SCI 45 — New Year, New Metabolism
Course Format: On-campus (About Formats)
Duration: 7 weeks
Date(s): Jan 25—Mar 7
Time: 6:30—9:00 pm (PT)
Refund Deadline: Jan 27
Grade Restriction: No letter grade
Instructor(s): Clyde Wilson
Class Recording Available: No
6:30—9:00 pm (PT)
Jan 25—Mar 7
No letter grade
Metabolism, or the rate at which your body burns calories, is directly related to health, fitness, and weight loss. A low metabolism can make it harder to achieve all three. Nutrition, movement (including exercise), sleep, and stress all have an impact on your metabolism, and research provides us with substantial guidance on how to manage these to our benefit. In this course, we will begin with the theory and application of the “three Ws” of nutrition (what to eat, when to eat, and water) and the core components of movement and exercise (cardiovascular, interval, and strengthening). We will then discuss how to coordinate exercise and nutrition so that they are mutually supportive, avoiding the potential irony of exercise actually reducing your health, performance, or ability to lose weight. The course will also examine how exercise and nutrition interact with stress hormones and sleep, since these aspects of our lives are critically dependent on each other. Through weekly homework assignments, each student will develop a comprehensive personal plan for rejuvenating their metabolism from the ground up. This course is geared toward anyone who wonders why their exercise has hit a plateau, why they can’t lose weight in spite of exercising more and eating fewer calories, or why some aspects of their metabolic health have worsened even as they try to improve them.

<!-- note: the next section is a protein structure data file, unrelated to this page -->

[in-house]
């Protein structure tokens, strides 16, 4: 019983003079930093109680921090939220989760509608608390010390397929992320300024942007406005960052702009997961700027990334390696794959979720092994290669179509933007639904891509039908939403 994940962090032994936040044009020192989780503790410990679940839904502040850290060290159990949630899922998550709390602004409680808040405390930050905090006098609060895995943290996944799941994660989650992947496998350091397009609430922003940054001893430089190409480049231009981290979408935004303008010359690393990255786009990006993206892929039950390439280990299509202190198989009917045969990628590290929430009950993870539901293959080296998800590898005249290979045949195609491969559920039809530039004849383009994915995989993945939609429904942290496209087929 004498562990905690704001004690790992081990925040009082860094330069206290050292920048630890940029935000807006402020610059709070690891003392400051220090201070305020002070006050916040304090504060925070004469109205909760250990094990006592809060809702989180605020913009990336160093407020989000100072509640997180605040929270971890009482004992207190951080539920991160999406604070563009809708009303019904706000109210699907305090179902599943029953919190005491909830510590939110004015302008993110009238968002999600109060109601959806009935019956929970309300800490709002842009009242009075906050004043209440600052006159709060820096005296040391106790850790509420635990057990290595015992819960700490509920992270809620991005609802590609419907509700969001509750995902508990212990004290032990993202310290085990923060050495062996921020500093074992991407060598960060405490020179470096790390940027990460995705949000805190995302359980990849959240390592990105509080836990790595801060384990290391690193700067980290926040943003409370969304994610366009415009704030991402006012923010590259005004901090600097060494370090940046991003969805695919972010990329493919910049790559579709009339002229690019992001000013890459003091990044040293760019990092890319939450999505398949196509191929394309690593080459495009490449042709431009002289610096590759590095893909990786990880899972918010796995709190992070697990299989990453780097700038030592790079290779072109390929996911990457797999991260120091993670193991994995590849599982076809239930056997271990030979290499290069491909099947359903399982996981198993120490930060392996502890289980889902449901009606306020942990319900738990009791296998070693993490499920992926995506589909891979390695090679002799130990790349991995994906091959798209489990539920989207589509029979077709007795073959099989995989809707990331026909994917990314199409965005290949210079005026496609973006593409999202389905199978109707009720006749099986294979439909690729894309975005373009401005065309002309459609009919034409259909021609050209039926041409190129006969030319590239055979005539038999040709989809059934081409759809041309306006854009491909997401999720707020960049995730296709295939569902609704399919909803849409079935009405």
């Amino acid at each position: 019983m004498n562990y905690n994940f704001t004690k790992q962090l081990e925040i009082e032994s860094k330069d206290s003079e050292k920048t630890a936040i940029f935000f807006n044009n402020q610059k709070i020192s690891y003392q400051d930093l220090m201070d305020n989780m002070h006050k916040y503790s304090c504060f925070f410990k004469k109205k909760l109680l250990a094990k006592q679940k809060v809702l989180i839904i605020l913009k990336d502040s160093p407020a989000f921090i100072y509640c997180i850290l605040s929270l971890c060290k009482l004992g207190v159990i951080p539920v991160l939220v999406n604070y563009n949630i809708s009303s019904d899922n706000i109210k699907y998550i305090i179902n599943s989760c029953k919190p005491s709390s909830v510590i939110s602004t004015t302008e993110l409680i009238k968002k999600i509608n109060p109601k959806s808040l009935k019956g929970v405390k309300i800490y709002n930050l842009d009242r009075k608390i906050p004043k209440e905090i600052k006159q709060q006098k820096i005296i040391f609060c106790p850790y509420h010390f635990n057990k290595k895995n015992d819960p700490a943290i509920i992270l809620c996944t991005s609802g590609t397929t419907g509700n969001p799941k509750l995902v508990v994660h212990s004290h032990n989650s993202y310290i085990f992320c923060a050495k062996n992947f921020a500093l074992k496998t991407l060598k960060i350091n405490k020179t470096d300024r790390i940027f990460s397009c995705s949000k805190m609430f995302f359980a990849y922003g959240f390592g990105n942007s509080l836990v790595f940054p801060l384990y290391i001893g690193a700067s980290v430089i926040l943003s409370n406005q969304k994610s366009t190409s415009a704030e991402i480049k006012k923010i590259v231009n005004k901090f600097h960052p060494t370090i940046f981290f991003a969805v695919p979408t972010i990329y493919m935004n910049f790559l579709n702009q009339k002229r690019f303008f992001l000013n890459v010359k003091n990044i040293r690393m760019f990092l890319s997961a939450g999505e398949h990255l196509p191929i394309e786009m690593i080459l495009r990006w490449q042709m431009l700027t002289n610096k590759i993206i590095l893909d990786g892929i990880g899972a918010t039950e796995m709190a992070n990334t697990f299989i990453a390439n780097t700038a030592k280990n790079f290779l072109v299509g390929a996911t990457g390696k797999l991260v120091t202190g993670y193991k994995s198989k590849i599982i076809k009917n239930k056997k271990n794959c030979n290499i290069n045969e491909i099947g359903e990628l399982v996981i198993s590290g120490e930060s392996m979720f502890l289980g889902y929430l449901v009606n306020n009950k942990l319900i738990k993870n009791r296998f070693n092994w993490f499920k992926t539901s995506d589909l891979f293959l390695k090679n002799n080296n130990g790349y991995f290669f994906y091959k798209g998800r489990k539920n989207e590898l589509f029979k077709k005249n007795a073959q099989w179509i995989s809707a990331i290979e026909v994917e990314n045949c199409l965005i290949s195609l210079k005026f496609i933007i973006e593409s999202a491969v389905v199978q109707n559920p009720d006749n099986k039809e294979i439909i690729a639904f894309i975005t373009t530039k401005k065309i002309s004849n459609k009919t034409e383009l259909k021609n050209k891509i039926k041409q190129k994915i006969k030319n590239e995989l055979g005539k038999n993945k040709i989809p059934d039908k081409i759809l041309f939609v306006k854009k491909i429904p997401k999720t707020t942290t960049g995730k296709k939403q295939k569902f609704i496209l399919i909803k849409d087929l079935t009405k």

No scientific background is required; however, this course is based on in-depth examination of scientific findings, with homework focused on their application.
Clyde Wilson has taught movement and nutrition courses at Stanford for over 20 years, including kinesiology in the Department of Human Biology, nutrition and exercise theory in the Department of Athletics, food pharmacology in both the Stanford and UCSF medical schools, and metabolism in Stanford Medicine's Health and Human Performance program. He received a PhD in chemistry from Stanford and researches metabolism at UCSF.
Research Associate, Biochemistry, UC San Francisco
Textbooks for this course:
There are no required textbooks; however, some fee-based online readings may be assigned.